Miner Says No Sex, Some Fighting, Plenty Of Cooperation

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After word of the Chilean miners' "Pact of Silence" got out, the rumors got to swirling. Now, Mario Sepulveda, an exuberant face of the 33, is breaking the pact to set the record straight.

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From the outset, we've known about the fellowship, the organization and the discipline that allowed the 33 men not merely to survive nearly unbearable conditions but to keep up mroale when the miners believed they'd never make it out. Sepulveda's interview reconfirms this.

We practised democracy. Each person had a vote and if 17 men voted one way, that made the decision. We tried to stay as normal as we could under the circumstances and to watch out for each other...‘If one was down, the others rallied. Each day a different person took a bad turn. Every time that happened, we worked as a team, to try to keep the morale up. We older ones took care of the younger ones. We knew that if society broke down we would all be doomed. It was important to keep clean, to keep busy, to keep believing we would be rescued. It was important to keep faith.

And it's this sense of responsibility for the younger miners, he says, that inspired the fabled Pact. As he explains it,

By that time things had become very bad. When you are in a stressful situation like that, you do and say things in extremes. We made the Pact of Silence to protect some of the younger, less educated ones. It was a pact of brotherhood. Originally we were not going to talk at all about the 17 days....There are some things I will never talk about. But they are things that would embarrass some of the kids. Nothing sexual, more that they acted like kids. It is important, even now, for the older ones to protect the younger, more vulnerable ones.

And to those who were thinking something more prurient — perhaps orgies in the unbearable heat and unrelenting damp, next to a makeshift toilet? Yeah, not so much. As Sepulveda points out, "We were too busy trying to survive to think of sex." Things didn't get much more erotic than helping each other wash by pouring single cups of water over each other — not exactly the stuff of Brokeback. Says he. "We didn't really even talk about sex. We spoke of our wives and we made some jokes but we never talked about sex seriously because that would have been too painful."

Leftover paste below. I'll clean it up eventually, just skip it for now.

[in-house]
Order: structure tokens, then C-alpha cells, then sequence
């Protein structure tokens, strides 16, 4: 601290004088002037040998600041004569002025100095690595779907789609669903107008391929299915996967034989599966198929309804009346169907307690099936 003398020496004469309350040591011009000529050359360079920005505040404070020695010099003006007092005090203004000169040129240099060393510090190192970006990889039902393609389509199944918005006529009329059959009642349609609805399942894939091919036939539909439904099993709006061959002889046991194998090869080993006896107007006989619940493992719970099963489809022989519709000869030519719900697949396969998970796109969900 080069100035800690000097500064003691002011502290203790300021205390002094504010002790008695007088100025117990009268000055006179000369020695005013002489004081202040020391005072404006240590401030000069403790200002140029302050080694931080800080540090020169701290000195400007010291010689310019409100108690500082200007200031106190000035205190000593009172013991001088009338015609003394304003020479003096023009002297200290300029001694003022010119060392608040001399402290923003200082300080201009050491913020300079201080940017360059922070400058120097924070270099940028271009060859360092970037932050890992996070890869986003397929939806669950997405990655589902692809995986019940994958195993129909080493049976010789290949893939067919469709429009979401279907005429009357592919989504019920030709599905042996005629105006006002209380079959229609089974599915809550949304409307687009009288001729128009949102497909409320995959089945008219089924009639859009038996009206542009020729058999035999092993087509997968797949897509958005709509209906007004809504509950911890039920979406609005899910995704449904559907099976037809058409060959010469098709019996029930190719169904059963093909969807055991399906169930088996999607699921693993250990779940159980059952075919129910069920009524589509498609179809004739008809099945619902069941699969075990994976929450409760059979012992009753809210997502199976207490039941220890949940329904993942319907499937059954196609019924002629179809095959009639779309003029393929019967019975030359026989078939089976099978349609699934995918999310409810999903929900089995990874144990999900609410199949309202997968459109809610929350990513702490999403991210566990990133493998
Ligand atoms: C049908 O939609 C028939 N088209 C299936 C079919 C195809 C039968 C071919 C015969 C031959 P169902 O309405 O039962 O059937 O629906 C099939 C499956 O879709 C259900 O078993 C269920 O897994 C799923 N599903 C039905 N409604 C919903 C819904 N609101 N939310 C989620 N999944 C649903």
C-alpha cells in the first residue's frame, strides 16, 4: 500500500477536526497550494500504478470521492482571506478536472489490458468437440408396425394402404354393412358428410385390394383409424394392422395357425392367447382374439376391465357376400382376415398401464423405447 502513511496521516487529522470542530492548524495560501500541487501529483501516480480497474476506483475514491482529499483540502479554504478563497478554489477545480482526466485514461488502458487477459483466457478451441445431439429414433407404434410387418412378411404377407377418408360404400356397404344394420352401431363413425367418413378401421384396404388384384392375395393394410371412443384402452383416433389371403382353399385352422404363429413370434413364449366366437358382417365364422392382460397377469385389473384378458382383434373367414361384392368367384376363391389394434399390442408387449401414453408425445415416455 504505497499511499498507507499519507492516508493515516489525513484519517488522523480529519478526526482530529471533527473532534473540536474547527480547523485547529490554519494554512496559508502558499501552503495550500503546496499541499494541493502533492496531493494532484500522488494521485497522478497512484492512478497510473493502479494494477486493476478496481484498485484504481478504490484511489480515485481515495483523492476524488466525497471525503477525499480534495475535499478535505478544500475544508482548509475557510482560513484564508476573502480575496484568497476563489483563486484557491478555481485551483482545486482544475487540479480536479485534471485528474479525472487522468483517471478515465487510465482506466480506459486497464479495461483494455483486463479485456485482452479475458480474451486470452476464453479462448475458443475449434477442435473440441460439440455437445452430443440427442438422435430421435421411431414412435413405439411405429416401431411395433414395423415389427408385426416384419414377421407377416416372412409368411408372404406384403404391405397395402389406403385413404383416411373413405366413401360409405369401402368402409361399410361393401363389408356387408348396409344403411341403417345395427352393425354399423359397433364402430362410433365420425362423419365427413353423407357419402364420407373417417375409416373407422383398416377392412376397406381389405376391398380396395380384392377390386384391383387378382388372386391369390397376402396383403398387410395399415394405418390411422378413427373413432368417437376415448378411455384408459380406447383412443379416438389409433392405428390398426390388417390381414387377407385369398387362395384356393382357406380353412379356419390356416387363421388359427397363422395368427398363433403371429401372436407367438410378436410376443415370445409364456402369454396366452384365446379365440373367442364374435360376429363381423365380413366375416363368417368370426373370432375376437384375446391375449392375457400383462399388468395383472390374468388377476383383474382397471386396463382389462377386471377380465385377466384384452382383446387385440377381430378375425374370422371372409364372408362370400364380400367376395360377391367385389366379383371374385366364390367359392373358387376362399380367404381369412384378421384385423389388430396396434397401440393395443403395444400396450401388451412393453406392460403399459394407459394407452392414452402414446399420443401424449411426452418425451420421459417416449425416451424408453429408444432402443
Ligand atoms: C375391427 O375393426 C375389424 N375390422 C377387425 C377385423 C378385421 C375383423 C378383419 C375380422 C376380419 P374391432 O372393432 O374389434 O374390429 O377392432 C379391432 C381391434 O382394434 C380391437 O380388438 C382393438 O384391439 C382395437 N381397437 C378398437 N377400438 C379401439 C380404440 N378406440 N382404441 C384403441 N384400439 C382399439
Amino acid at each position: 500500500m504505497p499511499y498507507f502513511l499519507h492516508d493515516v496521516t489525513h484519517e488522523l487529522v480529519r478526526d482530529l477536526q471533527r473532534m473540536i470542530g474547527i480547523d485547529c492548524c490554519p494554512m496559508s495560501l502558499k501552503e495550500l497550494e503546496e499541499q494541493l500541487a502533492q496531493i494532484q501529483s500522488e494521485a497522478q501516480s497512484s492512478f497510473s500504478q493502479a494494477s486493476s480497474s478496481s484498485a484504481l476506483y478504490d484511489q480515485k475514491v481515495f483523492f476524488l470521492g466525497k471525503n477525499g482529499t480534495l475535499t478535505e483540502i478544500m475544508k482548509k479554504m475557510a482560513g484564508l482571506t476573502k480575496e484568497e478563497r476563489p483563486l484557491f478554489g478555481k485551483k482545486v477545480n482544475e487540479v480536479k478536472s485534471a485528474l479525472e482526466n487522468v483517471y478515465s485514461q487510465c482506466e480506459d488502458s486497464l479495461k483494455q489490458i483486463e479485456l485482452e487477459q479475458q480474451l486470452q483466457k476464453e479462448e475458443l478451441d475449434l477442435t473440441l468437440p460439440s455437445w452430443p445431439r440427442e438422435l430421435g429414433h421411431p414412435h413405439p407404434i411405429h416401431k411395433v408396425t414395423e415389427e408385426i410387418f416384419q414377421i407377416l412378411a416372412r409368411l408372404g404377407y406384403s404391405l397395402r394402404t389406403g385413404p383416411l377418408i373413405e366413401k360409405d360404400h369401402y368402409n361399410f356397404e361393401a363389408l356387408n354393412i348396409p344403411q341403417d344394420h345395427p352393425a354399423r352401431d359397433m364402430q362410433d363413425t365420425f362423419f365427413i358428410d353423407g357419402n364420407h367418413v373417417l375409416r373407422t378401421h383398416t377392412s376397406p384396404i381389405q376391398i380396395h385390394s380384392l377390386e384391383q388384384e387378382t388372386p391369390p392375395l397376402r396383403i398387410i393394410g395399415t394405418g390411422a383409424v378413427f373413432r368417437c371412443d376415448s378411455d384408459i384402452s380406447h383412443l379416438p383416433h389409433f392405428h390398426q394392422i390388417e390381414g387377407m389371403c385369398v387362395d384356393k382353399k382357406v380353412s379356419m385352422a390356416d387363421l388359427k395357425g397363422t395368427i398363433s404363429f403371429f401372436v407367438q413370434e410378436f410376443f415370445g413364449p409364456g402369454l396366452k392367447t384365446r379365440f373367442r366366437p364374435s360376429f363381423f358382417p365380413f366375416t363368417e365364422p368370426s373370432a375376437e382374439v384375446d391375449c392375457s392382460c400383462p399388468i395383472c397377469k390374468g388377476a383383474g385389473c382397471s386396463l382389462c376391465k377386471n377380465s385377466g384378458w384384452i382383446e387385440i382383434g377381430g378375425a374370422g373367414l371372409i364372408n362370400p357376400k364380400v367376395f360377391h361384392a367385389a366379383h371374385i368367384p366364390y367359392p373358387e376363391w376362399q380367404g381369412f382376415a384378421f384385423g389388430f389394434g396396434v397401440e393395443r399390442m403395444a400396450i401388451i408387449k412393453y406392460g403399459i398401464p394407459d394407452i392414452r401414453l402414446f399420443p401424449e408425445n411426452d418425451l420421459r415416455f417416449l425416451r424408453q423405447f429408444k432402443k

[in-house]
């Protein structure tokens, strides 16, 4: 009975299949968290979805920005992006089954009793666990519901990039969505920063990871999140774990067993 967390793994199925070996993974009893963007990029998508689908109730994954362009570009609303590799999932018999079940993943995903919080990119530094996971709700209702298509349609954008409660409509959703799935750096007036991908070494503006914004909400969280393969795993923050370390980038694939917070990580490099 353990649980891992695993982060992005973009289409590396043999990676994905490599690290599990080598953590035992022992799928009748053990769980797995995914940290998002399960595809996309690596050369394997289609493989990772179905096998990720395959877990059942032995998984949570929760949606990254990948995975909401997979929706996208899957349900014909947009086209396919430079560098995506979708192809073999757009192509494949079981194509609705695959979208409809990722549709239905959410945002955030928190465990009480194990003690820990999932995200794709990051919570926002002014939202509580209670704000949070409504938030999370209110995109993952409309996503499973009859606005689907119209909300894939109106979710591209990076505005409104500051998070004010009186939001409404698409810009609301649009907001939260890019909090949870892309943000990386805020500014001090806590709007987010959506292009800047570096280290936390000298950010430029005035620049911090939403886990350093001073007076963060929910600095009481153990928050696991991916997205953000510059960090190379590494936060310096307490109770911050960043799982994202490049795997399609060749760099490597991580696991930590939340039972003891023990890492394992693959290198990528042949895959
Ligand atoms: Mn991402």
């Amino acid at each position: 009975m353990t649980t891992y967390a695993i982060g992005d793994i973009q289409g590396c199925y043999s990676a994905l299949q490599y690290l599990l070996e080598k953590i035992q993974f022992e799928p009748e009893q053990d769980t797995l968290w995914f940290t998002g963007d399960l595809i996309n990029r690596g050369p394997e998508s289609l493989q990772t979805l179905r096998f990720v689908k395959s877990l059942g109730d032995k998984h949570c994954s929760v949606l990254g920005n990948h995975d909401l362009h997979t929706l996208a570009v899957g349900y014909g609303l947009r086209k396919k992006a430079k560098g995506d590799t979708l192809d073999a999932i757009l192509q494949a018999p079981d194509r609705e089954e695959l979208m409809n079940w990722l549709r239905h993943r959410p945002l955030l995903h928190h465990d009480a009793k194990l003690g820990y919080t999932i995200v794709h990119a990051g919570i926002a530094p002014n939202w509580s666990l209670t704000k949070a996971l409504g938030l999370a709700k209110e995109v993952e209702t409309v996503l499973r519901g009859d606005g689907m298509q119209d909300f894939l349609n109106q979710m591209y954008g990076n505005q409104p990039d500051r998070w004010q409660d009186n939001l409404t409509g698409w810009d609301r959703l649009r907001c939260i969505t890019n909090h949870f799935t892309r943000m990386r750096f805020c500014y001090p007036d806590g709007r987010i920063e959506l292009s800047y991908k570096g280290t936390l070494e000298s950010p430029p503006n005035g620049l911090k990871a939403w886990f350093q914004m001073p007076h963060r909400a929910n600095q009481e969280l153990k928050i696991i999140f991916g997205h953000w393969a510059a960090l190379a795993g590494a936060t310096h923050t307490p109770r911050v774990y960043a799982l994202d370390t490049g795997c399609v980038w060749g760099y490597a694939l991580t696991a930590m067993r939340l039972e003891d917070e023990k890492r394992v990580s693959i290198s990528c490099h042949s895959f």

So what exactly they're protecting is unclear — and seems to be as simple as privacy. What's more, the sense of responsibility for the younger miners continues. Of the newfound fame, Sepulveda says that

This situation won't affect someone like me, who has a wife and kids. But, for sure, some of the younger miners will have their heads turned by the offers of money and fame. We have been talking in the hospital this week about this and we have agreed to try to stick together, to carry on supporting the younger ones.

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Much less prurient, much more inspiring. For salacious miner sex details, you'll need to look elsewhere.

'For 14 Days We Were All In Pitch Darkness. There Was No Night And No Day. We Begged God To Help Us': The Amazing First Interview With One Of The Trapped Chilean Miners [Sunday Mail]

DISCUSSION

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Squabble

I figure that it's more of a business arrangement. It's ugly to immediately talk about the financial gain of such an amazing situation but the truth is, lots of people have already made tons of money off of coverage of this story... The miners certainly deserve to "get theirs" after actually suffering through it. Unfortunately, there are 33 miners and as soon as the first exclusive (paid) interview comes out or the first book is written... The other stories are not going to be as valuable.

It's sad, but I think there is a lot of potential for things between the miners to turn ugly in the wake of their new freedom. I hope this pact allows them to work together to receive fair compensation as a group... rather than making it a race to the first big paycheck.